Art by Neal P. Corpus
In the flurry of women’s month posts on Instagram, one particular post hits home: Lenny Kravitz holding up a sign that says “It’s time to turn it over to women! Men have had their chance to run the world and look where we are…” If you’ve been paying attention in the past few years (or should I say decades, ’cause it feels like it), you’ll know that the global news have been dominated by questionable decisions made by powerful male figures. It may take years (or again, decades) to see a woman making big calls, but for now, we can slowly inch our way towards proper equality in smaller industries.
According to a report by the Philippine STAR in 2018, Filipinas get almost the same opportunities as men in the local STEM (Science, Technology, Engineering, Mathematics) fields. Sure, there are still stories of harassment in surgery rooms and unfair treatment in boardrooms, but that research data gives us bit of hope. Maybe just a few more years, we can finally achieve balance in the workforce. But before that happens, we need more women among the higher-ups. So what’s stopping women from stepping up and claiming a spot?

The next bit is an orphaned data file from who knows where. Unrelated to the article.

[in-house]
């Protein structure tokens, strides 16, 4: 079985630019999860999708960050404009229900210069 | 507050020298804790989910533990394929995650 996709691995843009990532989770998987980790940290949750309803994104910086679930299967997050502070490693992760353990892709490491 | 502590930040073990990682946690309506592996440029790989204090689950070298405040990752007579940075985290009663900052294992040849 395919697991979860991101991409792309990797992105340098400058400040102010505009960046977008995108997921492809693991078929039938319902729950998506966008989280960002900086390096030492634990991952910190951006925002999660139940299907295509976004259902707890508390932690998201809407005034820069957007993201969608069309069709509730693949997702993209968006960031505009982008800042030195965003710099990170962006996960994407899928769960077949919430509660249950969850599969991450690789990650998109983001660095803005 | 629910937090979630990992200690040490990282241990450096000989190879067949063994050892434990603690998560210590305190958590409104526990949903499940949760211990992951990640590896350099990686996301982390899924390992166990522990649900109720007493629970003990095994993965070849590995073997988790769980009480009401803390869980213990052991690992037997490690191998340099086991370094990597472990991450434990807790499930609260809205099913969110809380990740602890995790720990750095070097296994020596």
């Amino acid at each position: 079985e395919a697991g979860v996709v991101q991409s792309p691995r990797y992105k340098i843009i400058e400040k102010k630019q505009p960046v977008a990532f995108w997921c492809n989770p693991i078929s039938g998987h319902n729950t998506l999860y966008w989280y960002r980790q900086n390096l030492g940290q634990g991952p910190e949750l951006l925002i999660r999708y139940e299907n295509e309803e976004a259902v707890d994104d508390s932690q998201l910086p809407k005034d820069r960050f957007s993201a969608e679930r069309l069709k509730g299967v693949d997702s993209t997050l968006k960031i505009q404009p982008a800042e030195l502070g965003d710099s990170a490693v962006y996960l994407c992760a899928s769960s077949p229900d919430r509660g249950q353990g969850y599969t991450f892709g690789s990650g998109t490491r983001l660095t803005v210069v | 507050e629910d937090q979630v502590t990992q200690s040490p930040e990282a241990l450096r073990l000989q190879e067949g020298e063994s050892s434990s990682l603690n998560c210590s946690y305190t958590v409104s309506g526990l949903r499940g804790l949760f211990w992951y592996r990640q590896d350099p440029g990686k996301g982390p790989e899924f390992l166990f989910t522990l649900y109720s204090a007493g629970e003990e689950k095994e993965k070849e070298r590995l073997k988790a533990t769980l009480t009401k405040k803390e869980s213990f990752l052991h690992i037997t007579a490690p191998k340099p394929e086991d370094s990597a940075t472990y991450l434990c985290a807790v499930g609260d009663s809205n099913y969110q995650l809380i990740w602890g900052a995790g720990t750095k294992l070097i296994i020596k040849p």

This bit of data from a research by Refinery29 and Berlin Cameron might hold the answer: Women are “48 percent more likely to stay up at night worrying about their success.” While women are out there sealing million-peso deals and innovating new technology, all while juggling many other things, there’s still the nagging feeling that says we’re not doing enough or that we don’t deserve the recognition we’re getting. That monster is called the Impostor Syndrome. By definition, the Impostor Syndrome is the “psychological pattern in which an individual doubts their accomplishments and has a persistent internalized fear of being exposed as a fraud.” While it’s not an experience specific to women, it’s a condition that a lot of minorities quietly go through after years of being set aside and put down, and we’re not strangers to that.